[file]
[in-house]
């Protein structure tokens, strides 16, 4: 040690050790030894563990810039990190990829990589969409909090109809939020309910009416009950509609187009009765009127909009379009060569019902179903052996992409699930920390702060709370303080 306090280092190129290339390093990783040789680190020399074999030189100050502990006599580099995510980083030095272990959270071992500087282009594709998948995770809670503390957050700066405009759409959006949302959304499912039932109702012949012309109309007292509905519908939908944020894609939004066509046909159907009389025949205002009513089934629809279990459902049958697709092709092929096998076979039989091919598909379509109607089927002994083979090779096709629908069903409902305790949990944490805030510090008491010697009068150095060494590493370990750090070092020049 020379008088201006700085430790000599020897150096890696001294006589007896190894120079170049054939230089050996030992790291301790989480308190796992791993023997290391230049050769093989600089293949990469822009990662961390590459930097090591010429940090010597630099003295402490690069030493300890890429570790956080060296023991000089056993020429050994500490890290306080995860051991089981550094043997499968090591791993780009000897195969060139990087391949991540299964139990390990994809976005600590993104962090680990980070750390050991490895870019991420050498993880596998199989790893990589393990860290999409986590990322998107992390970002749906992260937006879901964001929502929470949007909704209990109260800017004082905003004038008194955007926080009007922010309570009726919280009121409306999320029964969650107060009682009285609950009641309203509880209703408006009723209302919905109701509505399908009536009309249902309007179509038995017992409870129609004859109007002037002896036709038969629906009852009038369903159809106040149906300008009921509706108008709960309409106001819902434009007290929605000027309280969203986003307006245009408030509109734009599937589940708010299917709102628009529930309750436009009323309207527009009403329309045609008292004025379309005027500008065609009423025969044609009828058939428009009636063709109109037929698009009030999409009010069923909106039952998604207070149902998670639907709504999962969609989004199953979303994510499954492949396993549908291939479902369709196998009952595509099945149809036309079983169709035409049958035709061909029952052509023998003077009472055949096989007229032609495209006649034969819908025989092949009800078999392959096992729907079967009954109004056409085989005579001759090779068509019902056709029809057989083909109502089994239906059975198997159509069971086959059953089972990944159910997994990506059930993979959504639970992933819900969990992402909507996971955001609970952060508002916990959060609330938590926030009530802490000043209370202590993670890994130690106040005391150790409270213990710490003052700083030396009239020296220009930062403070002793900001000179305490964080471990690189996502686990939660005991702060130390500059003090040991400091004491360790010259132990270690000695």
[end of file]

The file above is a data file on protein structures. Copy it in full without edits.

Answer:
[in-house]
């Protein structure tokens, strides 16, 4: 040690050790030894563990810039990190990829990589969409909090109809939020309910009416009950509609187009009765009127909009379009060569019902179903052996992409699930920390702060709370303080 306090280092190129290339390093990783040789680190020399074999030189100050502990006599580099995510980083030095272990959270071992500087282009594709998948995770809670503390957050700066405009759409959006949302959304499912039932109702012949012309109309007292509905519908939908944020894609939004066509046909159907009389025949205002009513089934629809279990459902049958697709092709092929096998076979039989091919598909379509109607089927002994083979090779096709629908069903409902305790949990944490805030510090008491010697009068150095060494590493370990750090070092020049 020379008088201006700085430790000599020897150096890696001294006589007896190894120079170049054939230089050996030992790291301790989480308190796992791993023997290391230049050769093989600089293949990469822009990662961390590459930097090591010429940090010597630099003295402490690069030493300890890429570790956080060296023991000089056993020429050994500490890290306080995860051991089981550094043997499968090591791993780009000897195969060139990087391949991540299964139990390990994809976005600590993104962090680990980070750390050991490895870019991420050498993880596998199989790893990589393990860290999409986590990322998107992390970002749906992260937006879901964001929502929470949007909704209990109260800017004082905003004038008194955007926080009007922010309570009726919280009121409306999320029964969650107060009682009285609950009641309203509880209703408006009723209302919905109701509505399908009536009309249902309007179509038995017992409870129609004859109007002037002896036709038969629906009852009038369903159809106040149906300008009921509706108008709960309409106001819902434009007290929605000027309280969203986003307006245009408030509109734009599937589940708010299917709102628009529930309750436009009323309207527009009403329309045609008292004025379309005027500008065609009423025969044609009828058939428009009636063709109109037929698009009030999409009010069923909106039952998604207070149902998670639907709504999962969609989004199953979303994510499954492949396993549908291939479902369709196998009952595509099945149809036309079983169709035409049958035709061909029952052509023998003077009472055949096989007229032609495209006649034969819908025989092949009800078999392959096992729907079967009954109004056409085989005579001759090779068509019902056709029809057989083909109502089994239906059975198997159509069971086959059953089972990944159910997994990506059930993979959504639970992933819900969990992402909507996971955001609970952060508002916990959060609330938590926030009530802490000043209370202590993670890994130690106040005391150790409270213990710490003052700083030396009239020296220009930062403070002793900001000179305490964080471990690189996502686990939660005991702060130390500059003090040991400091004491360790010259132990270690000695």